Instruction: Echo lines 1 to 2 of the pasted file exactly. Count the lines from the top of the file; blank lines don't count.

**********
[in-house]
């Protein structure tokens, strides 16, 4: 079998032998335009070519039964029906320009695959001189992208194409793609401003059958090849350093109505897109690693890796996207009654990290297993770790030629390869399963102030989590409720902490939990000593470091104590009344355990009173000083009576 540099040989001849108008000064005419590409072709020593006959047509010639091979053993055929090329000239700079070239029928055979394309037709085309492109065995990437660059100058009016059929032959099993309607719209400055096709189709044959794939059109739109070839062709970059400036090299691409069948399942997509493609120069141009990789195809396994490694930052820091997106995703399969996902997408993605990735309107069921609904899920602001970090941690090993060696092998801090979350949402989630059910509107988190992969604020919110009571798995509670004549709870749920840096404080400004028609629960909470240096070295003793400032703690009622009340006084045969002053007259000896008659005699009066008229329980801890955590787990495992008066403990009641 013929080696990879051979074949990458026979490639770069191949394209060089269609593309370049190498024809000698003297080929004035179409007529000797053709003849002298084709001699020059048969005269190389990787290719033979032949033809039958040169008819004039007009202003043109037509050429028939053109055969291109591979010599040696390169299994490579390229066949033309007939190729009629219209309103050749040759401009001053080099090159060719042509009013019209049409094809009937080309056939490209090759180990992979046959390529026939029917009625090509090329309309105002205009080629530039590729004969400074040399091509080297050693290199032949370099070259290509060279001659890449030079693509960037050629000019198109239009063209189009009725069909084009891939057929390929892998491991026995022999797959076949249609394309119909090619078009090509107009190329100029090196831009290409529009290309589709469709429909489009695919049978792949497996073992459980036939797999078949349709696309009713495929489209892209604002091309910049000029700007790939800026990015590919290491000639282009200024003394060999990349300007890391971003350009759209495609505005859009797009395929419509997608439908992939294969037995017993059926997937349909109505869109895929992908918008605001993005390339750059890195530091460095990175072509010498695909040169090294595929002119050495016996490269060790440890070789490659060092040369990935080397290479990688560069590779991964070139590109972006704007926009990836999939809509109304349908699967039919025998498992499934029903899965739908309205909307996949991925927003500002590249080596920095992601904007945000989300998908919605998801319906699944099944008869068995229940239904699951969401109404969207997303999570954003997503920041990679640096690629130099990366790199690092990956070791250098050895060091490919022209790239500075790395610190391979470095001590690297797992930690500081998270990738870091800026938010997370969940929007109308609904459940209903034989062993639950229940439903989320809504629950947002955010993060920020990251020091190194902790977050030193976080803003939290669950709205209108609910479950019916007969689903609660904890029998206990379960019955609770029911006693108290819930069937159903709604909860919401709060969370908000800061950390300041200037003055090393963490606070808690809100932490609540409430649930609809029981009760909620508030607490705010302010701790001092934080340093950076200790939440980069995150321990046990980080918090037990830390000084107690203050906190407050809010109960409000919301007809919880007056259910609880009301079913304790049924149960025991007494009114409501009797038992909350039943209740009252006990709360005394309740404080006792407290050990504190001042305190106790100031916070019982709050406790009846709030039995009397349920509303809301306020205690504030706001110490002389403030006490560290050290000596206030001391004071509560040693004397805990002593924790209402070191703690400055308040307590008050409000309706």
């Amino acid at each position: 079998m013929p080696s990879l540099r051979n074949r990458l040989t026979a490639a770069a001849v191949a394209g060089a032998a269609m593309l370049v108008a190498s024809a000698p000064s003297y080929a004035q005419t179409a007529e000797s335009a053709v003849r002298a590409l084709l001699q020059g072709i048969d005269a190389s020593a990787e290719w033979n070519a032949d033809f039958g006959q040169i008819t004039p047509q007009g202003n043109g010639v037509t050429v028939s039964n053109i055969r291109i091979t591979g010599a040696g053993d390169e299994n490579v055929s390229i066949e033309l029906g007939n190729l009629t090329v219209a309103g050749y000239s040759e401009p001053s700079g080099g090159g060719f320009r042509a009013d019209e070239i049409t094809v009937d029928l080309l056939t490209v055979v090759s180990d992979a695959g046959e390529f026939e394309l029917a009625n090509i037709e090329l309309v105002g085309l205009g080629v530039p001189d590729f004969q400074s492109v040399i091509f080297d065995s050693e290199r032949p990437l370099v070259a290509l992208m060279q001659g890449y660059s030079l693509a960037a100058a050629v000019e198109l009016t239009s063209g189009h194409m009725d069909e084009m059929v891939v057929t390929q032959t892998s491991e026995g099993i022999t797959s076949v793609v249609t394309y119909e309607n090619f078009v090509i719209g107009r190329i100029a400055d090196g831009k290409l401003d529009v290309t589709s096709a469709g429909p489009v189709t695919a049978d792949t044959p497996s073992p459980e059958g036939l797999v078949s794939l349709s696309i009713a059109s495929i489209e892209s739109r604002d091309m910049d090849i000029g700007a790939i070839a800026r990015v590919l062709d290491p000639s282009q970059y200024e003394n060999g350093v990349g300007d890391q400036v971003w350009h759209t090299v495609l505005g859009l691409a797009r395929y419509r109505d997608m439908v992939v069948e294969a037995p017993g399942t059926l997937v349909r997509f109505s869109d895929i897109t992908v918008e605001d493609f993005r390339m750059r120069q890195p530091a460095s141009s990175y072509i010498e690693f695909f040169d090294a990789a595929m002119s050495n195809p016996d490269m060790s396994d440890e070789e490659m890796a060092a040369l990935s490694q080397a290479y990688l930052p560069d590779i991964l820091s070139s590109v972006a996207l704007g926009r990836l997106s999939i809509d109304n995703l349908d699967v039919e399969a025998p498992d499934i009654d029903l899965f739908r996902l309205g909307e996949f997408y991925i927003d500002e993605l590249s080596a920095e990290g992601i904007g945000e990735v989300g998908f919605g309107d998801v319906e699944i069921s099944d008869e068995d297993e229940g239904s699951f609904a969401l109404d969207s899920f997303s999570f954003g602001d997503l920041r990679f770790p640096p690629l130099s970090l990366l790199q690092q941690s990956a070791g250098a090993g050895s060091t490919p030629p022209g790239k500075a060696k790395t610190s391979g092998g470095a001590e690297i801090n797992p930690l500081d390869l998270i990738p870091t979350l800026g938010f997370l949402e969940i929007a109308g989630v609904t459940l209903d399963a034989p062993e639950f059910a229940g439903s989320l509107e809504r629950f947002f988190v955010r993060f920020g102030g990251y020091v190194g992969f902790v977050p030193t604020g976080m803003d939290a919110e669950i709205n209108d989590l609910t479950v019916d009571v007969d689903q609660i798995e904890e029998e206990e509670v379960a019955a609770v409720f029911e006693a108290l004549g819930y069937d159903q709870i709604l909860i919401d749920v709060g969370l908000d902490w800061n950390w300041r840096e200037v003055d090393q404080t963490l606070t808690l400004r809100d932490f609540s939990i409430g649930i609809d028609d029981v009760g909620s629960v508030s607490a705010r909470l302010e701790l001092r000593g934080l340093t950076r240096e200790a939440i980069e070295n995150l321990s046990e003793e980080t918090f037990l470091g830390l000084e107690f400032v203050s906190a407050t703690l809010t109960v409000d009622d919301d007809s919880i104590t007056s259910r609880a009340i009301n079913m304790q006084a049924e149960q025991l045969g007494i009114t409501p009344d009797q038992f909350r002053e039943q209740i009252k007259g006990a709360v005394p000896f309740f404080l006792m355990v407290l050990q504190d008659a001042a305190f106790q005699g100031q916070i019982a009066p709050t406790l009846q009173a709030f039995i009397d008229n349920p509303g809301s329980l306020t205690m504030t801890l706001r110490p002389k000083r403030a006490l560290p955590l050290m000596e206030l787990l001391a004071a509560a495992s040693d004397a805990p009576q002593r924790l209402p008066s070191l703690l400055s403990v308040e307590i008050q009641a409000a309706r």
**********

[in-house]
């Protein structure tokens, strides 16, 4: 079998032998335009070519039964029906320009695959001189992208194409793609401003059958090849350093109505897109690693890796996207009654990290297993770790030629390869399963102030989590409720902490939990000593470091104590009344355990009173000083009576 540099040989001849108008000064005419590409072709020593006959047509010639091979053993055929090329000239700079070239029928055979394309037709085309492109065995990437660059100058009016059929032959099993309607719209400055096709189709044959794939059109739109070839062709970059400036090299691409069948399942997509493609120069141009990789195809396994490694930052820091997106995703399969996902997408993605990735309107069921609904899920602001970090941690090993060696092998801090979350949402989630059910509107988190992969604020919110009571798995509670004549709870749920840096404080400004028609629960909470240096070295003793400032703690009622009340006084045969002053007259000896008659005699009066008229329980801890955590787990495992008066403990009641 013929080696990879051979074949990458026979490639770069191949394209060089269609593309370049190498024809000698003297080929004035179409007529000797053709003849002298084709001699020059048969005269190389990787290719033979032949033809039958040169008819004039007009202003043109037509050429028939053109055969291109591979010599040696390169299994490579390229066949033309007939190729009629219209309103050749040759401009001053080099090159060719042509009013019209049409094809009937080309056939490209090759180990992979046959390529026939029917009625090509090329309309105002205009080629530039590729004969400074040399091509080297050693290199032949370099070259290509060279001659890449030079693509960037050629000019198109239009063209189009009725069909084009891939057929390929892998491991026995022999797959076949249609394309119909090619078009090509107009190329100029090196831009290409529009290309589709469709429909489009695919049978792949497996073992459980036939797999078949349709696309009713495929489209892209604002091309910049000029700007790939800026990015590919290491000639282009200024003394060999990349300007890391971003350009759209495609505005859009797009395929419509997608439908992939294969037995017993059926997937349909109505869109895929992908918008605001993005390339750059890195530091460095990175072509010498695909040169090294595929002119050495016996490269060790440890070789490659060092040369990935080397290479990688560069590779991964070139590109972006704007926009990836999939809509109304349908699967039919025998498992499934029903899965739908309205909307996949991925927003500002590249080596920095992601904007945000989300998908919605998801319906699944099944008869068995229940239904699951969401109404969207997303999570954003997503920041990679640096690629130099990366790199690092990956070791250098050895060091490919022209790239500075790395610190391979470095001590690297797992930690500081998270990738870091800026938010997370969940929007109308609904459940209903034989062993639950229940439903989320809504629950947002955010993060920020990251020091190194902790977050030193976080803003939290669950709205209108609910479950019916007969689903609660904890029998206990379960019955609770029911006693108290819930069937159903709604909860919401709060969370908000800061950390300041200037003055090393963490606070808690809100932490609540409430649930609809029981009760909620508030607490705010302010701790001092934080340093950076200790939440980069995150321990046990980080918090037990830390000084107690203050906190407050809010109960409000919301007809919880007056259910609880009301079913304790049924149960025991007494009114409501009797038992909350039943209740009252006990709360005394309740404080006792407290050990504190001042305190106790100031916070019982709050406790009846709030039995009397349920509303809301306020205690504030706001110490002389403030006490560290050290000596206030001391004071509560040693004397805990002593924790209402070191703690400055308040307590008050409000309706």